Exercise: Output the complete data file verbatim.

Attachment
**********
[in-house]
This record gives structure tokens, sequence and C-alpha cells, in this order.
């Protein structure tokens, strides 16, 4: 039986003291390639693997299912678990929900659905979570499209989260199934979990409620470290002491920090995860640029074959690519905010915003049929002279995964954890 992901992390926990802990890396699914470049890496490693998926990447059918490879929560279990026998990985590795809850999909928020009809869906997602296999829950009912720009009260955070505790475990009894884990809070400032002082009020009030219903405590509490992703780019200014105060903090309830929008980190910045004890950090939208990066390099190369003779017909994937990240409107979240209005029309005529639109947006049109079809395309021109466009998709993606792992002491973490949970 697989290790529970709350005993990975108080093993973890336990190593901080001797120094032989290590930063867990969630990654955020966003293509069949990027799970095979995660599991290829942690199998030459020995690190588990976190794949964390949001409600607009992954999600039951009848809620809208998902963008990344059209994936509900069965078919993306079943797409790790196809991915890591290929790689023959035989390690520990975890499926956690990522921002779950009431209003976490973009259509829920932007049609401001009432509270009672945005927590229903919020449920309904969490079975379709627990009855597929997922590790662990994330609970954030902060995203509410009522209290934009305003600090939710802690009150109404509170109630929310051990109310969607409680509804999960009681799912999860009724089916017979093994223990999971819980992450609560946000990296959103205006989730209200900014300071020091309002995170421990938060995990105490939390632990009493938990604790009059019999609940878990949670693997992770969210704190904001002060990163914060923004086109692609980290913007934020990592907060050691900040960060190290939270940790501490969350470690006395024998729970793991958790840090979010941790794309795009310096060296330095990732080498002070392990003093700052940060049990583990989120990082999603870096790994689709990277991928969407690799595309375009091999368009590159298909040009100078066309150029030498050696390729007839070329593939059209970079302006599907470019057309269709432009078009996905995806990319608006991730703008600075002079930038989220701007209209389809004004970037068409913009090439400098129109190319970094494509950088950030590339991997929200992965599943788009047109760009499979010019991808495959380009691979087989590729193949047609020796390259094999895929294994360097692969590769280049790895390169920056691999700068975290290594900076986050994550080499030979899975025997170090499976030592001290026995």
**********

[in-house]
This record gives structure tokens, sequence and C-alpha cells, in this order.
């Protein structure tokens, strides 16, 4: 039986003291390639693997299912678990929900659905979570499209989260199934979990409620470290002491920090995860640029074959690519905010915003049929002279995964954890 992901992390926990802990890396699914470049890496490693998926990447059918490879929560279990026998990985590795809850999909928020009809869906997602296999829950009912720009009260955070505790475990009894884990809070400032002082009020009030219903405590509490992703780019200014105060903090309830929008980190910045004890950090939208990066390099190369003779017909994937990240409107979240209005029309005529639109947006049109079809395309021109466009998709993606792992002491973490949970 697989290790529970709350005993990975108080093993973890336990190593901080001797120094032989290590930063867990969630990654955020966003293509069949990027799970095979995660599991290829942690199998030459020995690190588990976190794949964390949001409600607009992954999600039951009848809620809208998902963008990344059209994936509900069965078919993306079943797409790790196809991915890591290929790689023959035989390690520990975890499926956690990522921002779950009431209003976490973009259509829920932007049609401001009432509270009672945005927590229903919020449920309904969490079975379709627990009855597929997922590790662990994330609970954030902060995203509410009522209290934009305003600090939710802690009150109404509170109630929310051990109310969607409680509804999960009681799912999860009724089916017979093994223990999971819980992450609560946000990296959103205006989730209200900014300071020091309002995170421990938060995990105490939390632990009493938990604790009059019999609940878990949670693997992770969210704190904001002060990163914060923004086109692609980290913007934020990592907060050691900040960060190290939270940790501490969350470690006395024998729970793991958790840090979010941790794309795009310096060296330095990732080498002070392990003093700052940060049990583990989120990082999603870096790994689709990277991928969407690799595309375009091999368009590159298909040009100078066309150029030498050696390729007839070329593939059209970079302006599907470019057309269709432009078009996905995806990319608006991730703008600075002079930038989220701007209209389809004004970037068409913009090439400098129109190319970094494509950088950030590339991997929200992965599943788009047109760009499979010019991808495959380009691979087989590729193949047609020796390259094999895929294994360097692969590769280049790895390169920056691999700068975290290594900076986050994550080499030979899975025997170090499976030592001290026995």